I had to learn two very different skill sets as a girl: needlepoint and geography. Who would have thought that at one time, girls were expected to learn the two together? What an unexpected interdisciplinary education!
Among the women in my family, right up to my generation in the 1970s, needlework and yarn work were considered part of a girl’s education. Cross-stitching, needlepoint, embroidery, crocheting, knitting, darning, quilting – I had my own set of embroidery hoops, knitting and crochet needles, a range of needlepoint needles and a rainbow of thread by the time I was 10. And yet, my grandmother was disappointed that my lace-making skills had been completely neglected – a real shortcoming on the part of my mother, who to my knowledge never finished a single project. Mom hated every stitch, but it was just something she had been expected to do – and she expected me to have the same skills.
What else did we have to learn? Geography. Specifics for the United States, generalities for every place else. I still know my Fifty Nifty United States song to help memorize all fifty states in the Union – drilling the names of the capitals and main rivers of each state was a prerequisite to finishing fourth or fifth grade. I remember enjoying poring over our Atlas of the World, a massive tome that required its own shelf. Back then of course, it was all drawn maps on printed paper, not satellite images on a screen.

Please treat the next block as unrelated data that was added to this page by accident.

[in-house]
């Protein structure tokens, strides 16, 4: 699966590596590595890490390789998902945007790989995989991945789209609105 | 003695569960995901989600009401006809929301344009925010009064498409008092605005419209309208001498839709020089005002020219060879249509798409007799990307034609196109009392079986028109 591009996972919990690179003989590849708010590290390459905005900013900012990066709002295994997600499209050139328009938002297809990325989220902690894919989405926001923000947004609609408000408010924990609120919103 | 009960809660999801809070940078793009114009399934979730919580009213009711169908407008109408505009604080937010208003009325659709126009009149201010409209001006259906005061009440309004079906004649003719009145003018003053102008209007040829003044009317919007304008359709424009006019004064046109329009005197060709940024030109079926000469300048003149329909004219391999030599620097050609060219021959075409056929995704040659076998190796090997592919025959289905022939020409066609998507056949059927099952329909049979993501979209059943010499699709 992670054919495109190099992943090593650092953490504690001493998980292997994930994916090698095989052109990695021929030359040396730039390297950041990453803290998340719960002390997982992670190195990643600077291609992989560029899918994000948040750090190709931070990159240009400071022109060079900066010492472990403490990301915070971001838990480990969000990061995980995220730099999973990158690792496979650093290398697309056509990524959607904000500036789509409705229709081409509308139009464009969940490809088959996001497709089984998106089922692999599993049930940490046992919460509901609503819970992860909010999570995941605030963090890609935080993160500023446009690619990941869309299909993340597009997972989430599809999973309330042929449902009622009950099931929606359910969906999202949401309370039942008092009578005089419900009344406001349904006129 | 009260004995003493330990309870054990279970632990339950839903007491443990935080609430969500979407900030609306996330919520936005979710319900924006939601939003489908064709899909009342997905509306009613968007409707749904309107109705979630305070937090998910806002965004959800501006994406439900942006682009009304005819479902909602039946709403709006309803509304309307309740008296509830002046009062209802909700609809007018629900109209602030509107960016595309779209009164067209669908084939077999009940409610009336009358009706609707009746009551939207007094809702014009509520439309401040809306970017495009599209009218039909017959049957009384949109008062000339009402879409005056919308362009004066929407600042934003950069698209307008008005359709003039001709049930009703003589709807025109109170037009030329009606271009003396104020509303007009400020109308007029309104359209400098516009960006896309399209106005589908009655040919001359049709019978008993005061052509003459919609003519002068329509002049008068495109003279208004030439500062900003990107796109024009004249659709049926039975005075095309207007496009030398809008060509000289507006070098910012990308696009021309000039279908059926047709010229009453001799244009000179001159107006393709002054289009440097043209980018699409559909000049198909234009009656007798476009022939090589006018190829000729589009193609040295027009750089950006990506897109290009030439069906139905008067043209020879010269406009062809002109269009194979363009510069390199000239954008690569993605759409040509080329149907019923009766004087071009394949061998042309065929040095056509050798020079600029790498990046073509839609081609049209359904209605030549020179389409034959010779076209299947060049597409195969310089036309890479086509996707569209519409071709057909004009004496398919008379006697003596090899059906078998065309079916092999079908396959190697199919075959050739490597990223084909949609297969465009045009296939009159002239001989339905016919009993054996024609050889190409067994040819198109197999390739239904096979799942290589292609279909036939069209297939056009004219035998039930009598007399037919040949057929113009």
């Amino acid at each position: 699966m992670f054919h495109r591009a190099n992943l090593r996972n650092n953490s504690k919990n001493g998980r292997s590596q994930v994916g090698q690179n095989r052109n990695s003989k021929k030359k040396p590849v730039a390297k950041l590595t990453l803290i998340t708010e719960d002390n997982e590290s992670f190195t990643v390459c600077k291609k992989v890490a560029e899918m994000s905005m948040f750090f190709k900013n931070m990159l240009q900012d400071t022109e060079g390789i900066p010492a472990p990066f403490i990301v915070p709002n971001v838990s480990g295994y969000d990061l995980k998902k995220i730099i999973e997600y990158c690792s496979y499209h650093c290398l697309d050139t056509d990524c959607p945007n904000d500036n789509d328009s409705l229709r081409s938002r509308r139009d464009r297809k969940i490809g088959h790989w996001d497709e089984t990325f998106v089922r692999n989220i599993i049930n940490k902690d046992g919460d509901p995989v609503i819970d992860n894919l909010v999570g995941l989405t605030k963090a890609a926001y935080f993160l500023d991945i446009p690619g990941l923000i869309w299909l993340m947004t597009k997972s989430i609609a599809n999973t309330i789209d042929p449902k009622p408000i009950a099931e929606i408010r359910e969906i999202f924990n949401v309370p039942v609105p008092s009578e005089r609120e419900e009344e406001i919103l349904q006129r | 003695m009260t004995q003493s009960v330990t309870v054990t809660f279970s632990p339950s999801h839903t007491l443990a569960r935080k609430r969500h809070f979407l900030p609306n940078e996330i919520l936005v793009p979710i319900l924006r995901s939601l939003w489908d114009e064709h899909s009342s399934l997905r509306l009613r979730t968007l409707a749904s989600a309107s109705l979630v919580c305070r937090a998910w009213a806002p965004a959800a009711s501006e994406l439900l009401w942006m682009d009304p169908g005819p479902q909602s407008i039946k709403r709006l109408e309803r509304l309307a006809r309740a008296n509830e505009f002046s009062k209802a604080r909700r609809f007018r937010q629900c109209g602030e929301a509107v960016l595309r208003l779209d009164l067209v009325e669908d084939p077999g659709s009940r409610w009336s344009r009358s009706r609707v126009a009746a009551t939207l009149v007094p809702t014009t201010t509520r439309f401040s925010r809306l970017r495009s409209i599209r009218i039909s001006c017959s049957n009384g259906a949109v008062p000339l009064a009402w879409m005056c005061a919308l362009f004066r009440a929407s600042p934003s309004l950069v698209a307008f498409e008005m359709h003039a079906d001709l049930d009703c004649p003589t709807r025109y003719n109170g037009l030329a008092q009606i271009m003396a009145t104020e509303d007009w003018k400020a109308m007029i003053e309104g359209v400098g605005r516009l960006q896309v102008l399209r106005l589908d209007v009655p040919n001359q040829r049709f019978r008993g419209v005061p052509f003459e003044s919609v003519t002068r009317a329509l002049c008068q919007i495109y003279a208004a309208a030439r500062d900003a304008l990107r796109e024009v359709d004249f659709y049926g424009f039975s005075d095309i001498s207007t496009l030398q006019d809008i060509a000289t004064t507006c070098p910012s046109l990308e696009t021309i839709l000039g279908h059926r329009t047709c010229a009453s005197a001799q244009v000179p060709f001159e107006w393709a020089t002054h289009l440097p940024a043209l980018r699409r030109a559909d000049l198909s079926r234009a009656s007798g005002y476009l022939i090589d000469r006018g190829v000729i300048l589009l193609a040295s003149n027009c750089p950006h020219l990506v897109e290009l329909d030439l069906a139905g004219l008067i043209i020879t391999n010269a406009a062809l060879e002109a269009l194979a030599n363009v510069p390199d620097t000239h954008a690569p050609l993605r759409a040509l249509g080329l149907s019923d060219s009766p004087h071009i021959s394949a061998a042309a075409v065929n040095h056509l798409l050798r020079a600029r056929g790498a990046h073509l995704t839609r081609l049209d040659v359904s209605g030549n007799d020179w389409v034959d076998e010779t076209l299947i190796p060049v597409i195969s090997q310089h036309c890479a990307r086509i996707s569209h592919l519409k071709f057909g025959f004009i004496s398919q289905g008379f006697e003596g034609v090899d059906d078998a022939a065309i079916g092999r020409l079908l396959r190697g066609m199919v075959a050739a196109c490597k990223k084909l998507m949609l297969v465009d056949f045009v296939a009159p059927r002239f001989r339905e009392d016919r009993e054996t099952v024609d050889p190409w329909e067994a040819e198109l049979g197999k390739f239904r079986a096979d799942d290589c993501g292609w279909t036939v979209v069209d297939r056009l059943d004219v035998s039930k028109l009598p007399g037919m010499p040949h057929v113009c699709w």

But if needlepoint and textile abilities have always been expected of girls – as much to keep them busy as for practical reasons – then geography and education were out of their reach for a very long time.
A book I discovered after seeing the globe below explains how the two unlikely subjects came together. Judith A. Tyner’s book, Stitching The World: Embroidered Maps and Women’s Geographical Education, describes how
From the late eighteenth century until about 1840, schoolgirls in the British Isles and the United States created embroidered map samplers and even silk globes…that were designed to teach needlework and geography. (…)The events of the late eighteenth and early nineteenth centuries stimulated an explosion of interest in geography. The American and French Revolutions, the wars between France and England, the War of 1812, Captain Cook’s voyages, and the explorations of Lewis and Clark made the study of places exciting and important. (…)In this light, map samplers and embroidered globes represent a transition in women’s education from ‘accomplishments’ in the eighteenth century to challenging geographic education and conventional map drawing in schools and academies of the second half of the nineteenth century.
I’m assuming that boys of the period were simply given pencil and paper to learn geography – then as now, I have a hard time imagining them being given a needle and thread and expected to make a map.
At any rate, the good news is that these artefacts survived, and offer us a wonderful window both into women’s crafts, and the history of cartography.